The history of the Diamond parish
The core of this small parish of Diamond Grange lies in the townlands of Grange Lower (904 acres) and Grange Upper (64 acres), which in medieval times formed a Grange or farm belonging to the Abbey in Newry, and sothis Grange was part of the Exempt Jurisdiction of Newry and Mourne, even though Newry was some 15 miles distant. However, at a practical level these and some neighbouring townlands were regarded as being a district within the ancient and extensive parish of Kilmore.
In the 1830's the Cope family of Loughgall, the local landlords, built a school in Grange Lower, which also served as a place of worship, and a Sunday School was also established, the duty being discharged by a Curate from Kilmore. This district (together with a small portion of Drumcree parish) was officially made into a Perpetual Curacy in 1867, and it continued to be administered by the Rector of Kilmore who appointed the Perpetual Curate,for whose accommodation a Glebe House was built in 1867.
Four years later (1874),Francis Cope of Loughgall Manor, gave the sum of £3,000 upon trust for the building of a Church, the capital sum to be invested until the time of his death, which occurred in 1920. The Church was built in 1926, by which time the initial sum of £3,000 had increased to £4,613. It is a beautifully proportioned building in black whinstone in the Norman style of architecture, the Architect being Mr. R.C. Orpen, R.H.A. of Dublin. It was Consecrated and Dedicated to St.Paul, on January 25, 1927 (the Feast of the Conversion of St. Paul) .A pipe organ was installed in 1937, and the Communion Plate is inscribed "Grange O'Neiland Church, 1853."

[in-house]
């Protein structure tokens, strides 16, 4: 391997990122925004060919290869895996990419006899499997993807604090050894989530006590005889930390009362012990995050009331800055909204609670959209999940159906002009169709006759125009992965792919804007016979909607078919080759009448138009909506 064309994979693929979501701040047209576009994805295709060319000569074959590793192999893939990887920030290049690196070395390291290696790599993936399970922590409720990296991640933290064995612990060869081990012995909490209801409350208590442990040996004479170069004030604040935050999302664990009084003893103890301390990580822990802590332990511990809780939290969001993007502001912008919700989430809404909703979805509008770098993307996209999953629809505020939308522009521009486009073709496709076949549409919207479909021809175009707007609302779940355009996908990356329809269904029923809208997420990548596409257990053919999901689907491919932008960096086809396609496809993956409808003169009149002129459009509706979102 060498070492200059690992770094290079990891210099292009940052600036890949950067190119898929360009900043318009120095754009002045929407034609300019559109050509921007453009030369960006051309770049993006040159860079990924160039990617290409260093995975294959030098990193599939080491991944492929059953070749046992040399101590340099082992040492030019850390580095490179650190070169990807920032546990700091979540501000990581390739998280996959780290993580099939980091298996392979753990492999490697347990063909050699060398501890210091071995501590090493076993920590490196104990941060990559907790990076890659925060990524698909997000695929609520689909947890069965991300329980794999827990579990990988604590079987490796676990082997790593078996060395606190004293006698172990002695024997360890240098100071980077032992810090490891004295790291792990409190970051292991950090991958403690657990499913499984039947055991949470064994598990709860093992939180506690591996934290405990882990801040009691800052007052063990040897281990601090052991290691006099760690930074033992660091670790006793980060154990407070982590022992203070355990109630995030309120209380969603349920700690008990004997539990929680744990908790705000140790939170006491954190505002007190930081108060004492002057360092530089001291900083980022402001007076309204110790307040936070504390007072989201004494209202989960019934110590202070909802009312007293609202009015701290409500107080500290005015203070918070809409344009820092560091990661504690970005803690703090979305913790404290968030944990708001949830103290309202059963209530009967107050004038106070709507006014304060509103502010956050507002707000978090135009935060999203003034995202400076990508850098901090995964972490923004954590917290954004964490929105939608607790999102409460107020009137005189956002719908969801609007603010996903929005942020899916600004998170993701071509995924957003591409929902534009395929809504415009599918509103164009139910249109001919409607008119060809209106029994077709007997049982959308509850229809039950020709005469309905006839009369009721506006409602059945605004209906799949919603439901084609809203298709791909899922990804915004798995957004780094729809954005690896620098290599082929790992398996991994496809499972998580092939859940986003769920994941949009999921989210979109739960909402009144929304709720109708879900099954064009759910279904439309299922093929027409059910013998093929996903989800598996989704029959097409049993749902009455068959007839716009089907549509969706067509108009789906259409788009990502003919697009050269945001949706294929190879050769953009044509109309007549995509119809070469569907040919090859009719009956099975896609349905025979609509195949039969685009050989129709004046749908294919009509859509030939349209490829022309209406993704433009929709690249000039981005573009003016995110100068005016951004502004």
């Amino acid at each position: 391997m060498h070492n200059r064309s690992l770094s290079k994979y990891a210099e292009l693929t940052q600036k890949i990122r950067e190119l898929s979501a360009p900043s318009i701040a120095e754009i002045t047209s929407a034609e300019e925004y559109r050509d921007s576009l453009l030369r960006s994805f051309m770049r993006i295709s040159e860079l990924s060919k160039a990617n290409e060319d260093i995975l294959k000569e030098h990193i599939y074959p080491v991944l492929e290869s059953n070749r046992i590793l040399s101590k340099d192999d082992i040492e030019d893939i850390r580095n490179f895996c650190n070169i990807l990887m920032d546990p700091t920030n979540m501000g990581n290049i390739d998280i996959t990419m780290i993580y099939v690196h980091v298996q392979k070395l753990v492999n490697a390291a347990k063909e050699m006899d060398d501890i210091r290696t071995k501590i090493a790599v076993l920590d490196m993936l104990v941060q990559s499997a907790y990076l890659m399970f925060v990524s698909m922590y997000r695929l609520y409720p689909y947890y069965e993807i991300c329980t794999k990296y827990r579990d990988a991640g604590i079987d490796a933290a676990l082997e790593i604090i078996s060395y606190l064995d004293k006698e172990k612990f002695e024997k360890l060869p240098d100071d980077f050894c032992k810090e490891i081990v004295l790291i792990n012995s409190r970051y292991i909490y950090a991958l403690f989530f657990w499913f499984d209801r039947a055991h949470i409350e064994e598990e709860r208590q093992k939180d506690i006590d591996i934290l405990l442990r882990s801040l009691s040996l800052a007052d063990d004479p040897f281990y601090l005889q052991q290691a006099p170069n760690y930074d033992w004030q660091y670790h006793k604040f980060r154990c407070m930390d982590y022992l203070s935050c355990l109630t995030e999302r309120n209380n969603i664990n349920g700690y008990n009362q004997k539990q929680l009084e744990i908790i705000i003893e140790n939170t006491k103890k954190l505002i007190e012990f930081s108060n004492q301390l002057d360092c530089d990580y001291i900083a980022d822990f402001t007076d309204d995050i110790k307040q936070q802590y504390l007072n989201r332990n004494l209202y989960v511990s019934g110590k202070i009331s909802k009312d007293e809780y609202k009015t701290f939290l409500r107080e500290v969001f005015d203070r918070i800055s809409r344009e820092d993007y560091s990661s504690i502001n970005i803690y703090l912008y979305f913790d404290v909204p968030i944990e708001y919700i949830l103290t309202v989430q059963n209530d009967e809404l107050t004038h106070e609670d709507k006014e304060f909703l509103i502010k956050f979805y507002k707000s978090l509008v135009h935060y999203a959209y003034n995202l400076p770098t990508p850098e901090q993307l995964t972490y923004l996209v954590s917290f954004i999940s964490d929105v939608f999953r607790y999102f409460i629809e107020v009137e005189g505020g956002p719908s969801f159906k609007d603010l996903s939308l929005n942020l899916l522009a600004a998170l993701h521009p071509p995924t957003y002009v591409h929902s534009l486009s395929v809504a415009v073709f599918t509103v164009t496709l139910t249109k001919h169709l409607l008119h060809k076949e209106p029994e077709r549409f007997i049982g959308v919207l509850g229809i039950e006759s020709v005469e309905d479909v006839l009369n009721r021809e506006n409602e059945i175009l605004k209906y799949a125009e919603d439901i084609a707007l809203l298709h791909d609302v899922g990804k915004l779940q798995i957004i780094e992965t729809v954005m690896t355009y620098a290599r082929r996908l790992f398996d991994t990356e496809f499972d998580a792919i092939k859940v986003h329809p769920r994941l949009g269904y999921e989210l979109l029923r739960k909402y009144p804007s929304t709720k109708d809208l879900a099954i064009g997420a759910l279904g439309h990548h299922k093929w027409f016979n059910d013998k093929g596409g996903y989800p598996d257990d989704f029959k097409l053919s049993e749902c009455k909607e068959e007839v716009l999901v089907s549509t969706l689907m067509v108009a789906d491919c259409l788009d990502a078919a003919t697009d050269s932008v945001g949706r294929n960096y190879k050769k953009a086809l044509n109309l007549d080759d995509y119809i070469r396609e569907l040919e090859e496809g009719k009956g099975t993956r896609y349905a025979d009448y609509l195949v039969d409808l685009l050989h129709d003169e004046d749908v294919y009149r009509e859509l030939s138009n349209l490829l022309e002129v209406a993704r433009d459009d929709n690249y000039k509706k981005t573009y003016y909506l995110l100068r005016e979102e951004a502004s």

As a consequence in the decline of the rural population,the Parish of Diamond Grange was grouped with Kilmore, its mother Church, in 1919, and sixty years later, in 1979, the grouping was dissolved and it was grouped with the neighbouring parish of Tartaraghan. The congregation presently comprises some sixty families, and the Rector is the Rev. David Hilliard, Tartaraghan Rectory, 5 Tarthlogue Road, Portadown BT62 1RB.
Diamond Grange Records consist of Baptisms from 1877 and Marriages from 1910; unfortunately the older records were destroyed in Dublin during the 1922 Civil War. There is no burial ground attached to the parish,the majority of the people having burial rights in the old Kilmore churchyard.